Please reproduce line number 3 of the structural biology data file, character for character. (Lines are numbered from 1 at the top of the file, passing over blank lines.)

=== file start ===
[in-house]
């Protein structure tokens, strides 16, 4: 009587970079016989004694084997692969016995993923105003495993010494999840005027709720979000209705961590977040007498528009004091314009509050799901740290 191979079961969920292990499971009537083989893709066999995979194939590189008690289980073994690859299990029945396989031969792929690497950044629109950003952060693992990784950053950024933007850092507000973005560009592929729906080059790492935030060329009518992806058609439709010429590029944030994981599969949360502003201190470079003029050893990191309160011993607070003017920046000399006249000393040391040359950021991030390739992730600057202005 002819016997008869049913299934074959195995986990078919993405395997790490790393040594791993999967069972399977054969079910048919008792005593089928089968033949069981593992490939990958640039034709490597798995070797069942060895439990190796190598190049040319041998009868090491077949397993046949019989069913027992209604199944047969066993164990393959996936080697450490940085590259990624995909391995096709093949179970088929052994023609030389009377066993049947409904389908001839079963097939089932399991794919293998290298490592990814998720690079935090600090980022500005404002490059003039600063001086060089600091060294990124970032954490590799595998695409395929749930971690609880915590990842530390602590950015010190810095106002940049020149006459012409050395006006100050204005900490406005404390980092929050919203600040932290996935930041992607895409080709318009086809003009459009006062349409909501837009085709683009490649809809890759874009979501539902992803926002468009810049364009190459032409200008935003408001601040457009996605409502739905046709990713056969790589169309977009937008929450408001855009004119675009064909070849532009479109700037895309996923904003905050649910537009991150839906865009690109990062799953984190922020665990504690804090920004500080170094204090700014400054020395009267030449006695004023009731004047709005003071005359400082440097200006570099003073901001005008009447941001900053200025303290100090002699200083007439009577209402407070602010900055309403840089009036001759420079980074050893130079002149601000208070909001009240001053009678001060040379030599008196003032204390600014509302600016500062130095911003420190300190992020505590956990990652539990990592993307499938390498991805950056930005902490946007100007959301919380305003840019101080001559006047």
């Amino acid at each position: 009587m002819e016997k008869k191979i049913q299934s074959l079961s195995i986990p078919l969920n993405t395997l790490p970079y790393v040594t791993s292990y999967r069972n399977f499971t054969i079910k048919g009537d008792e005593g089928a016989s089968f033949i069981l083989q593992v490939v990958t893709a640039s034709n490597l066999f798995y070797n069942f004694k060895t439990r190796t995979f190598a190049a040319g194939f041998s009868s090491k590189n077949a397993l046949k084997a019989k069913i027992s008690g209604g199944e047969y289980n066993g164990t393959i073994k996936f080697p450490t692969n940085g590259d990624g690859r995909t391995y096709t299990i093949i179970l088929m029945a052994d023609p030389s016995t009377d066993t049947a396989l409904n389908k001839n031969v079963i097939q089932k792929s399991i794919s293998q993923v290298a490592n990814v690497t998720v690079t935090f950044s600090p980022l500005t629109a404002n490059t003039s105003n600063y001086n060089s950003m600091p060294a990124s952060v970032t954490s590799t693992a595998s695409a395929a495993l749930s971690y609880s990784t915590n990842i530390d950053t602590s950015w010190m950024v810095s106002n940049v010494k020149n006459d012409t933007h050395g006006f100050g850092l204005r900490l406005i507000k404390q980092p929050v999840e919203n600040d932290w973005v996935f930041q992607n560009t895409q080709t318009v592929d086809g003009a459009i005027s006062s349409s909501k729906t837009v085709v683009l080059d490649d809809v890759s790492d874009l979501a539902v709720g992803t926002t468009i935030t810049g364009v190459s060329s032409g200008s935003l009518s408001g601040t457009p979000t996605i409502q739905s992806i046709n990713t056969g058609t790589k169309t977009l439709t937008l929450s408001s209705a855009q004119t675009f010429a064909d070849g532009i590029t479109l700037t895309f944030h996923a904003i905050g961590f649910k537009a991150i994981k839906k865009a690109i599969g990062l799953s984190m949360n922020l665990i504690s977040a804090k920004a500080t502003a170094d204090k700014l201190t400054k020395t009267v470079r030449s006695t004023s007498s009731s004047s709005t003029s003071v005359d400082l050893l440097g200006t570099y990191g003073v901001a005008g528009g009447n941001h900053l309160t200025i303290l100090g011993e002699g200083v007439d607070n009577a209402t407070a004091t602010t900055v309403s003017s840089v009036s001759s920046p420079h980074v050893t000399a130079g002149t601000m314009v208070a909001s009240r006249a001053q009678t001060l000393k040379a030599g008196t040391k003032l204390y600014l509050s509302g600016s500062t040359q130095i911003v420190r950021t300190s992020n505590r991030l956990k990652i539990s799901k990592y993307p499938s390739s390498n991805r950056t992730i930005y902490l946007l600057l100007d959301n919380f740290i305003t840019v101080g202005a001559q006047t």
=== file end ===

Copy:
């Amino acid at each position: 009587m002819e016997k008869k191979i049913q299934s074959l079961s195995i986990p078919l969920n993405t395997l790490p970079y790393v040594t791993s292990y999967r069972n399977f499971t054969i079910k048919g009537d008792e005593g089928a016989s089968f033949i069981l083989q593992v490939v990958t893709a640039s034709n490597l066999f798995y070797n069942f004694k060895t439990r190796t995979f190598a190049a040319g194939f041998s009868s090491k590189n077949a397993l046949k084997a019989k069913i027992s008690g209604g199944e047969y289980n066993g164990t393959i073994k996936f080697p450490t692969n940085g590259d990624g690859r995909t391995y096709t299990i093949i179970l088929m029945a052994d023609p030389s016995t009377d066993t049947a396989l409904n389908k001839n031969v079963i097939q089932k792929s399991i794919s293998q993923v290298a490592n990814v690497t998720v690079t935090f950044s600090p980022l500005t629109a404002n490059t003039s105003n600063y001086n060089s950003m600091p060294a990124s952060v970032t954490s590799t693992a595998s695409a395929a495993l749930s971690y609880s990784t915590n990842i530390d950053t602590s950015w010190m950024v810095s106002n940049v010494k020149n006459d012409t933007h050395g006006f100050g850092l204005r900490l406005i507000k404390q980092p929050v999840e919203n600040d932290w973005v996935f930041q992607n560009t895409q080709t318009v592929d086809g003009a459009i005027s006062s349409s909501k729906t837009v085709v683009l080059d490649d809809v890759s790492d874009l979501a539902v709720g992803t926002t468009i935030t810049g364009v190459s060329s032409g200008s935003l009518s408001g601040t457009p979000t996605i409502q739905s992806i046709n990713t056969g058609t790589k169309t977009l439709t937008l929450s408001s209705a855009q004119t675009f010429a064909d070849g532009i590029t479109l700037t895309f944030h996923a904003i905050g961590f649910k537009a991150i994981k839906k865009a690109i599969g990062l799953s984190m949360n922020l665990i504690s977040a804090k920004a500080t502003a170094d204090k700014l201190t400054k020395t009267v470079r030449s006695t004023s007498s009731s004047s709005t003029s003071v005359d400082l050893l440097g200006t570099y990191g003073v901001a005008g528009g009447n941001h900053l309160t200025i303290l100090g011993e002699g200083v007439d607070n009577a209402t407070a004091t602010t900055v309403s003017s840089v009036s001759s920046p420079h980074v050893t000399a130079g002149t601000m314009v208070a909001s009240r006249a001053q009678t001060l000393k040379a030599g008196t040391k003032l204390y600014l509050s509302g600016s500062t040359q130095i911003v420190r950021t300190s992020n505590r991030l956990k990652i539990s799901k990592y993307p499938s390739s390498n991805r950056t992730i930005y902490l946007l600057l100007d959301n919380f740290i305003t840019v101080g202005a001559q006047t």